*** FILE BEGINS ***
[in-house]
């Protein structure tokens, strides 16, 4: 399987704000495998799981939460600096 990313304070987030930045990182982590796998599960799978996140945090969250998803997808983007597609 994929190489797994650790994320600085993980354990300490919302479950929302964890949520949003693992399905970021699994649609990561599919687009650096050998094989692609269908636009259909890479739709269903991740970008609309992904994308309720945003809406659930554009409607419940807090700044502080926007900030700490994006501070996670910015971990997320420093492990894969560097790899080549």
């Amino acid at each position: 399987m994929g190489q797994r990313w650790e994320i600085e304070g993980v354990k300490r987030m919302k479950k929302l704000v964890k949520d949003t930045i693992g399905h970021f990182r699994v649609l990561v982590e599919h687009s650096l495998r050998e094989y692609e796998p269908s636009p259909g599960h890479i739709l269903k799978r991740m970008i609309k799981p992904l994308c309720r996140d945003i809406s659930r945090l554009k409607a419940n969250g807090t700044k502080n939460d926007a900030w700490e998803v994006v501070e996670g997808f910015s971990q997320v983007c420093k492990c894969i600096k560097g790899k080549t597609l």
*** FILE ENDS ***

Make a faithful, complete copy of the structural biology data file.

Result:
[in-house]
């Protein structure tokens, strides 16, 4: 399987704000495998799981939460600096 990313304070987030930045990182982590796998599960799978996140945090969250998803997808983007597609 994929190489797994650790994320600085993980354990300490919302479950929302964890949520949003693992399905970021699994649609990561599919687009650096050998094989692609269908636009259909890479739709269903991740970008609309992904994308309720945003809406659930554009409607419940807090700044502080926007900030700490994006501070996670910015971990997320420093492990894969560097790899080549």
């Amino acid at each position: 399987m994929g190489q797994r990313w650790e994320i600085e304070g993980v354990k300490r987030m919302k479950k929302l704000v964890k949520d949003t930045i693992g399905h970021f990182r699994v649609l990561v982590e599919h687009s650096l495998r050998e094989y692609e796998p269908s636009p259909g599960h890479i739709l269903k799978r991740m970008i609309k799981p992904l994308c309720r996140d945003i809406s659930r945090l554009k409607a419940n969250g807090t700044k502080n939460d926007a900030w700490e998803v994006v501070e996670g997808f910015s971990q997320v983007c420093k492990c894969i600096k560097g790899k080549t597609l």